Saudi Aramco kicked off a jumbo bond sale Tuesday to help fund a $75 billion dividend, returning to the debt markets for the first time since April of past year.
Aramco, which hired banks including Goldman Sachs Group Inc. for the sale, needs to raise debt after slumping crude prices caused profit to fall by 45% in the third quarter. That's left it unable to generate enough cash to fund investor payouts, nearly all of which go to the Saudi Arabian government, which needs the money to plug a widening budget deficit and prop up a slumping economy.
Aramco gave initial price guidance of around 140 basis points (bps) over US Treasuries (UST) for a three-year tranche, around 155 bps over UST for five-year bonds, around 175 bps over UST for 10-year notes, around 205 bps over UST for a 30-year tranche and around 230 bps over UST for 50-year bonds.
"Any potential bond offering would be part of the company's overall funding strategy within its normal course of business and subject to market conditions", Aramco told Reuters in an emailed statement when asked for details about the issue.
Benchmark Brent oil has dropped nearly 35% this year to around $44 a barrel, with the coronavirus pandemic and lockdowns sapping demand for energy.
"In a world searching for yield there should be no shortage of demand".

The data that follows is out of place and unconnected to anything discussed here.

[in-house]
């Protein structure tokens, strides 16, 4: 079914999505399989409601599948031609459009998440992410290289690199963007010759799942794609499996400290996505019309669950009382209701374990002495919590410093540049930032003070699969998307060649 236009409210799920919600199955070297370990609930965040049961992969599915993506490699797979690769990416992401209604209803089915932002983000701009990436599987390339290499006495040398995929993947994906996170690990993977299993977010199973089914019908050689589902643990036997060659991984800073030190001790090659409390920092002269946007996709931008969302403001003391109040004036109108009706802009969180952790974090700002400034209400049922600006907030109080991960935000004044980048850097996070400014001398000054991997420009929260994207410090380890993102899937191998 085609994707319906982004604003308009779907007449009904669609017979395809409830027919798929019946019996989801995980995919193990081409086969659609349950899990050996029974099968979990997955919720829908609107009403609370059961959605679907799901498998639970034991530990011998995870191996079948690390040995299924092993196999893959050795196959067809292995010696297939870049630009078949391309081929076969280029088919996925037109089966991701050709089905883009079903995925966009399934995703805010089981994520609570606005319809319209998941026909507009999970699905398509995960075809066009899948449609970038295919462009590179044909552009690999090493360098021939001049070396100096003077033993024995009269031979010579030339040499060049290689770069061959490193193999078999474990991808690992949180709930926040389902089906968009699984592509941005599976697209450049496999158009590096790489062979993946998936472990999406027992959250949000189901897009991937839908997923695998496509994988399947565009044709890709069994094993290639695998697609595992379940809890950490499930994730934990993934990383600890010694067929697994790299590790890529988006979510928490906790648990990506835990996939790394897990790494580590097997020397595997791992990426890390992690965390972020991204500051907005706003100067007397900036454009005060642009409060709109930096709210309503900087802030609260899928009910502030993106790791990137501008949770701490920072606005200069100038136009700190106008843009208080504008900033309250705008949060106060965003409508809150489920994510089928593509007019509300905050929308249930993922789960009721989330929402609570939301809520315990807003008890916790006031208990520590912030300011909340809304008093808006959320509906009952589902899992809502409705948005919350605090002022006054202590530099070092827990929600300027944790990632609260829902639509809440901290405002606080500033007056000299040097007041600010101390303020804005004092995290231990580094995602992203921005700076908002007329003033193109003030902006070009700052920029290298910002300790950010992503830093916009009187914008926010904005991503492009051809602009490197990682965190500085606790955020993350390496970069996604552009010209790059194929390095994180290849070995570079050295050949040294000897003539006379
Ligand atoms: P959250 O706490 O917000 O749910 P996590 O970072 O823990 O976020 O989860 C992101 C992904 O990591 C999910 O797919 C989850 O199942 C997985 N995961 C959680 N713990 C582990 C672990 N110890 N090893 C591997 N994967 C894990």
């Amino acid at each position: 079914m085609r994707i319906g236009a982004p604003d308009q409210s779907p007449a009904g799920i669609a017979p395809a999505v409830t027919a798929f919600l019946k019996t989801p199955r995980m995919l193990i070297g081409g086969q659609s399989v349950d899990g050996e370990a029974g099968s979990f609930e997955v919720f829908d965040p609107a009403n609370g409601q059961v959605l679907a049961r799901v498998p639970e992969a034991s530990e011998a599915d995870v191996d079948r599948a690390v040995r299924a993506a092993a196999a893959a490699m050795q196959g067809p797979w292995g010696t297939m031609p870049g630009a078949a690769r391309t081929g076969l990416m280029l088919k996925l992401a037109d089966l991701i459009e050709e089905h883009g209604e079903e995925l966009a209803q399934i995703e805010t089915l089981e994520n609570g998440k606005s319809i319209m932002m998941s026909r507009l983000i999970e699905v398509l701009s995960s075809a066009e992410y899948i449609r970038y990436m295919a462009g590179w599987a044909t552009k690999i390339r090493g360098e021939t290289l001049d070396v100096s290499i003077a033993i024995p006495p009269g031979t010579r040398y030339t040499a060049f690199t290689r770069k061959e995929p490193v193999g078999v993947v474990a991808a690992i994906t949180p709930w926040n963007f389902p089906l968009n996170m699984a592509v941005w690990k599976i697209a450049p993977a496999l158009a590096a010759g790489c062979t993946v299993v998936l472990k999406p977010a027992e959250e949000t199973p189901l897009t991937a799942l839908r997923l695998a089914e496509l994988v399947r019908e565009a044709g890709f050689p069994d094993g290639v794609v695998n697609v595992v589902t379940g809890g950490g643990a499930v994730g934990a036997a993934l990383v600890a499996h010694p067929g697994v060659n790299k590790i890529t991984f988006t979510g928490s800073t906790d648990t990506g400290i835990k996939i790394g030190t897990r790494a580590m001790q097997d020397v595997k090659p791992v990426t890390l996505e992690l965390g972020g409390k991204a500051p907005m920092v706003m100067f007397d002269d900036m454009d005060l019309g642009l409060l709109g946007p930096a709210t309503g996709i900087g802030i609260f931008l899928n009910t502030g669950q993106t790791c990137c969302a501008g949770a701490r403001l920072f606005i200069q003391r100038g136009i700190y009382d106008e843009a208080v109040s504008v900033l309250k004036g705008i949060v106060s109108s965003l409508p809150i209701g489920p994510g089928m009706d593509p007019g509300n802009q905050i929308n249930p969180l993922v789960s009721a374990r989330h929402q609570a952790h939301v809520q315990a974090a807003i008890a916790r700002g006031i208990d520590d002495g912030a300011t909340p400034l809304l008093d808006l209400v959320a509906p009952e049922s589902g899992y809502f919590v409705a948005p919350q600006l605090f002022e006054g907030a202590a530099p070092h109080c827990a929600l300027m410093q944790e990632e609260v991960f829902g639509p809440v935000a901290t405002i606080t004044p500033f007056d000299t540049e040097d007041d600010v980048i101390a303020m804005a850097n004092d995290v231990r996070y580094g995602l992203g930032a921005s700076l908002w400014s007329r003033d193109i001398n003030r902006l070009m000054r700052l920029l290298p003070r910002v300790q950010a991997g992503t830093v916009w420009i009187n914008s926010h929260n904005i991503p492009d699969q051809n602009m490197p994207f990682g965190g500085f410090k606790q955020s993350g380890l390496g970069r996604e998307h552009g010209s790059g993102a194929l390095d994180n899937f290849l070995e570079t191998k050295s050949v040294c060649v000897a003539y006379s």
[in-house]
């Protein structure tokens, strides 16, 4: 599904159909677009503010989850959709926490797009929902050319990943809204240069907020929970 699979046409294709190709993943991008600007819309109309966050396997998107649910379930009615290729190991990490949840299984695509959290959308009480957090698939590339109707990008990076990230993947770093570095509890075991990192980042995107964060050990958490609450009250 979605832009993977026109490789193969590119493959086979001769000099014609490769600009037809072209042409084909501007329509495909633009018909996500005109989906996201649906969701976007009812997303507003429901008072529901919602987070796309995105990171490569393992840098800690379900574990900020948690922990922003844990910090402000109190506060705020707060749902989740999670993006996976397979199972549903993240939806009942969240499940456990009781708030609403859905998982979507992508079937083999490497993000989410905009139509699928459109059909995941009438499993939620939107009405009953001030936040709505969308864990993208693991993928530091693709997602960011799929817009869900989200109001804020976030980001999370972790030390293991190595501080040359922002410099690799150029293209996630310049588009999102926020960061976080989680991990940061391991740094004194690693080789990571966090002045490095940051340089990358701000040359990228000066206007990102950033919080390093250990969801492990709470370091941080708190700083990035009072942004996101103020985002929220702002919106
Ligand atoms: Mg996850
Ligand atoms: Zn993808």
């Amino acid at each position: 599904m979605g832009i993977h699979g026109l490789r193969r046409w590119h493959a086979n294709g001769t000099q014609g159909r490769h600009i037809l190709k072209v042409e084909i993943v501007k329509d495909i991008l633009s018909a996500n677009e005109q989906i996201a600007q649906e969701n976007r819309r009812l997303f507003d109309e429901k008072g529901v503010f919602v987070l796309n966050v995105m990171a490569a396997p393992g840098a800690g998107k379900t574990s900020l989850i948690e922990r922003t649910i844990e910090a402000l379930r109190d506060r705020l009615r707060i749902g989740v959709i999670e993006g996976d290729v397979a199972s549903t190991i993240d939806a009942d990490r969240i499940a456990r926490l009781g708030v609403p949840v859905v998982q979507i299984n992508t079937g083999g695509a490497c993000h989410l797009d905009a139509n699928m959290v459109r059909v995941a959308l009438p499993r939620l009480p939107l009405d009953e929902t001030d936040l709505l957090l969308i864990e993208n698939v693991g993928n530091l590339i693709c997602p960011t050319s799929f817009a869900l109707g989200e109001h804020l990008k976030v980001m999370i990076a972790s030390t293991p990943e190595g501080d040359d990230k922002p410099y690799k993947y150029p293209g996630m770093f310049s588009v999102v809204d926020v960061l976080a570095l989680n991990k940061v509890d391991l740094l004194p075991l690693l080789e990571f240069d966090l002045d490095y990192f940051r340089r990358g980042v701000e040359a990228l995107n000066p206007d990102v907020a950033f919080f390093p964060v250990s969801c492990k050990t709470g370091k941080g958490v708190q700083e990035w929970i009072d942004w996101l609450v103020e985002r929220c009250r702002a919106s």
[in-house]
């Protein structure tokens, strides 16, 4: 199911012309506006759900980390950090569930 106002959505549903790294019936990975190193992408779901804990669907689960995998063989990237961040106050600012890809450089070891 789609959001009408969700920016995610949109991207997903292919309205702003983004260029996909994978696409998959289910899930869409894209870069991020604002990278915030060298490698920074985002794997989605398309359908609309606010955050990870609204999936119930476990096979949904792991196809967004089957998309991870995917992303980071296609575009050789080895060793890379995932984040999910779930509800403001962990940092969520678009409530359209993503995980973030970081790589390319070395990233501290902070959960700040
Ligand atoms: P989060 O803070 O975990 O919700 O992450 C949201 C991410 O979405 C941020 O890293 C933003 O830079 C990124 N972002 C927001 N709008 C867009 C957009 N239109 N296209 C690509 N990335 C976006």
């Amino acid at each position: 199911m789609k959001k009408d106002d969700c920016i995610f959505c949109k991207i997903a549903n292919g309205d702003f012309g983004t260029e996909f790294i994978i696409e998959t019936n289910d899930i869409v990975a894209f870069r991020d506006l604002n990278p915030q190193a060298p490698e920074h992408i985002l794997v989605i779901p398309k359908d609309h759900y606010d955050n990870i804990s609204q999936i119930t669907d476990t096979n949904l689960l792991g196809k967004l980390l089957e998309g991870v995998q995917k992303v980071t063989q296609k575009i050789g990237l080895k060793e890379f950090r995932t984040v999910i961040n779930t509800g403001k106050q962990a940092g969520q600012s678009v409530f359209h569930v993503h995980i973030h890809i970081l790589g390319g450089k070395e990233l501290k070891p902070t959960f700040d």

The yield on Aramco's $3 billion of bonds due in 2029 has dropped to 2.09% from 3.04% at the start of the year.
It received $48.1 billion in orders for the debt sale, less than half what it drew for its debut bond sale previous year, when it raised $12 billion, a document issued by one of the banks leading the deal showed. But the spreads on Aramco's new bonds should still compensate any investors wary that President-elect Joe Biden might increase regulations on oil and gas companies, according to Bank of Singapore.
Since the onset of the pandemic, Aramco's dividend payout has become even more crucial to the Saudi government, which has had to contend with higher costs related to a national lockdown and a stimulus effort to boost the economy. The plan, dubbed "Project Seek", could involve Aramco selling a stake in its infrastructure to investors who would receive a regular payout from the company as it leases the asset, these people said. The sale prospectus also opened the books on Aramco's once-secretive financials, showing it was then the world's most profitable company and whetting the appetite for equity investors ahead of last December's share offering. Unless prices rise further, the government may not be able to rely on the annual dividend of nearly $75 billion beyond next year, Moody's Investors Service said last month.
The other banks chosen by Aramco as active bookrunners for the new deal are Citigroup Inc., HSBC Holdings Plc, JPMorgan Chase & Co., Morgan Stanley and Riyadh-based NCB Capital.
-With assistance from Shaji Mathew.